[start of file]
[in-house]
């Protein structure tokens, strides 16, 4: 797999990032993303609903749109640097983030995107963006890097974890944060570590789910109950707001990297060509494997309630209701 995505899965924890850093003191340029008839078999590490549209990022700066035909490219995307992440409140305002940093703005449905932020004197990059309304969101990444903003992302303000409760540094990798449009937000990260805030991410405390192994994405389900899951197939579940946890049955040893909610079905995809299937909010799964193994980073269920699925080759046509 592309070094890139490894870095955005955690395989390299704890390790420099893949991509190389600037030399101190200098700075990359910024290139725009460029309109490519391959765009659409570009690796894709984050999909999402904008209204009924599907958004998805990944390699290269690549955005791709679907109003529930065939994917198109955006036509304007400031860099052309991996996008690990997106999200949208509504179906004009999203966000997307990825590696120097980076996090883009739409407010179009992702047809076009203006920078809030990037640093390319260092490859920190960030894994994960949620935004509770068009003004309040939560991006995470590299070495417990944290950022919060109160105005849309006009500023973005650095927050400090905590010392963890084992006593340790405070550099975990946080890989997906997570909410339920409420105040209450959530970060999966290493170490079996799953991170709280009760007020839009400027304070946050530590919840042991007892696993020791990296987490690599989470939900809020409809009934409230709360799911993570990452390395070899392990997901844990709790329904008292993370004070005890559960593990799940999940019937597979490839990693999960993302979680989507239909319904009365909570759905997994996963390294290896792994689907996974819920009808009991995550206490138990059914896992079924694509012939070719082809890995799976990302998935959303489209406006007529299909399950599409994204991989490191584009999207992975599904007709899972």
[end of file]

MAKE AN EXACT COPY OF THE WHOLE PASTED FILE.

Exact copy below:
[in-house]
């Protein structure tokens, strides 16, 4: 797999990032993303609903749109640097983030995107963006890097974890944060570590789910109950707001990297060509494997309630209701 995505899965924890850093003191340029008839078999590490549209990022700066035909490219995307992440409140305002940093703005449905932020004197990059309304969101990444903003992302303000409760540094990798449009937000990260805030991410405390192994994405389900899951197939579940946890049955040893909610079905995809299937909010799964193994980073269920699925080759046509 592309070094890139490894870095955005955690395989390299704890390790420099893949991509190389600037030399101190200098700075990359910024290139725009460029309109490519391959765009659409570009690796894709984050999909999402904008209204009924599907958004998805990944390699290269690549955005791709679907109003529930065939994917198109955006036509304007400031860099052309991996996008690990997106999200949208509504179906004009999203966000997307990825590696120097980076996090883009739409407010179009992702047809076009203006920078809030990037640093390319260092490859920190960030894994994960949620935004509770068009003004309040939560991006995470590299070495417990944290950022919060109160105005849309006009500023973005650095927050400090905590010392963890084992006593340790405070550099975990946080890989997906997570909410339920409420105040209450959530970060999966290493170490079996799953991170709280009760007020839009400027304070946050530590919840042991007892696993020791990296987490690599989470939900809020409809009934409230709360799911993570990452390395070899392990997901844990709790329904008292993370004070005890559960593990799940999940019937597979490839990693999960993302979680989507239909319904009365909570759905997994996963390294290896792994689907996974819920009808009991995550206490138990059914896992079924694509012939070719082809890995799976990302998935959303489209406006007529299909399950599409994204991989490191584009999207992975599904007709899972």